The Chinese stock market cascade
The Chinese stock market cascade
A market update from Kerr Neilson CEO.
The Shanghai stock index has retreated 30% from its recent excited peak, to 3500 now. This is approaching the levels seen in March 2015. We believe that mid-2014 marked a new upward cycle for Chinese listed shares after a six year declining trend. This we believe is being driven by the Chinese government’s reform agenda, the deregulation of interest rates and a relaxation of bank’s lending capacity and other changes like those to ownership that facilitates the movement of capital via the Hong Kong-Shanghai connect. The market is about 14% higher than at the start of the year and above our portfolio entry levels. The highly speculative Shenzhen ChiNext market, which reached a capitalisation of US$ 470 billion has been the epicentre of speculation but in no way represents the sort of companies foreigners can or would necessarily buy.
Conspicuous has been the rapid rise in new trading account openings by individuals, the surge in margin usage and to some extent the notion that the Government saw an upward trend in the stock exchange as a way to mobilise savings to re-capitalise State Owned Enterprises (SOEs). In this current squeeze, equity margin has shrunk from a peak of around CNY2.2 trillion to an estimated CNY1.6 trillion while funds secured unofficially are suggested to have fallen 70% to perhaps CNY0.5 trillion. As a percentage of the country’s market cap, these combined numbers, CNY2.1 trillion represent 5.25% of the capitalisation of shares listed in China, still representing a high proportion of the free float. While this usage of margin lending is clearly high versus other market extremes, it should be born in mind that Chinese domestic investors do not have an options market as exists in the West, stock shorting is not permitted and technically, investors are not permitted to day trade.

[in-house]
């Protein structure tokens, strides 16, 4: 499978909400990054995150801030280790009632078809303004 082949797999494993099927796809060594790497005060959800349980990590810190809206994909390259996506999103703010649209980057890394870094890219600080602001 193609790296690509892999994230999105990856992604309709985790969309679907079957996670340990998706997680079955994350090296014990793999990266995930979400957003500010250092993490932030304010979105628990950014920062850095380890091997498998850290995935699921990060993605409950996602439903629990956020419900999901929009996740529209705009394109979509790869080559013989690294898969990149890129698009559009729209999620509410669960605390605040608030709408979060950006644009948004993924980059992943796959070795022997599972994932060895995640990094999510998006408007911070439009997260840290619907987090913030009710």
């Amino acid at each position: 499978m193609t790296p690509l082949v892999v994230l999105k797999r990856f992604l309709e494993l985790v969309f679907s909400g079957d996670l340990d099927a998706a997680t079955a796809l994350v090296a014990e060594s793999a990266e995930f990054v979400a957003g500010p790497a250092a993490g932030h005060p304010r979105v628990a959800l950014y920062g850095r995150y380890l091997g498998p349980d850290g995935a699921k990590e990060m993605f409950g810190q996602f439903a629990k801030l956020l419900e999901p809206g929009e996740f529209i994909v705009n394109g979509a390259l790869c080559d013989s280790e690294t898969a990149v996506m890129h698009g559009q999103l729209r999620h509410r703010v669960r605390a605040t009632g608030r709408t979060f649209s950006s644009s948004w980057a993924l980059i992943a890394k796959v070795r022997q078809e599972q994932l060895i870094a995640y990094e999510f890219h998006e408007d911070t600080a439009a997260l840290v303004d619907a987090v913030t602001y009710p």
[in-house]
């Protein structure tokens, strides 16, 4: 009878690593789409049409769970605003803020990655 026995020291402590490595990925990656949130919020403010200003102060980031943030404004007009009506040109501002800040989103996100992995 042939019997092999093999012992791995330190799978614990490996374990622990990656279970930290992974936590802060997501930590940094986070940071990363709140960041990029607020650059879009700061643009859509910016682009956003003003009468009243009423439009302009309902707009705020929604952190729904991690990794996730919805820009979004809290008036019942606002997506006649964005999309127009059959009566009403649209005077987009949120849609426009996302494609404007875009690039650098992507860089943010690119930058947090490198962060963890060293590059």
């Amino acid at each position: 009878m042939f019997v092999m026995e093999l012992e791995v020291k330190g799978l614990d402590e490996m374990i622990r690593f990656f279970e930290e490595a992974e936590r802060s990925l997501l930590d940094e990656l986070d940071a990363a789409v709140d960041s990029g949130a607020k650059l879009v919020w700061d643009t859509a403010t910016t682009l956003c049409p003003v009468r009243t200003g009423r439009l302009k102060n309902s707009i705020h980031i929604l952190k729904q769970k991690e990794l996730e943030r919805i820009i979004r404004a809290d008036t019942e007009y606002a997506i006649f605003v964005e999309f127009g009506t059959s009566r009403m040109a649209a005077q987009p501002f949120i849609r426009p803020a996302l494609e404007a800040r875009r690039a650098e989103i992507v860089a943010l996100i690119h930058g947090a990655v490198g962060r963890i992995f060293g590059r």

The disturbing feature is the Government’s apparent loss of poise. Several measures have been rolled out in quick succession including the suspension of IPOs, easier margin regulations and direct market intervention. By providing support to parts of the market, the Government may have unwittingly encouraged investors to liquidate while there is a propping buyer.
We take comfort from the business economics surrounding our holdings which have noticeably out- performed in this sell-off. Will this market turbulence damage their growth prospects; not meaningfully we believe. We had already factored in a weaker economy (more like 4% to 5% growth than the targeted 7%) and a sharp rise in non-performing bank loans. None of these outcomes seem likely to surprise sophisticated investors.
The question we face today is when to add to positions. Around our earlier entry levels would be ideal, but we can see concerns being raised as to how this rout may cause damage to an economy grappling with economic change.
DISCLAIMER: The above information is commentary only (i.e. our general thoughts). It is not intended to be, nor should it be construed as, investment advice. To the extent permitted by law, no liability is accepted for any loss or damage as a result of any reliance on this information. Before making any investment decision you need to consider (with your financial adviser) your particular investment needs, objectives and circumstances.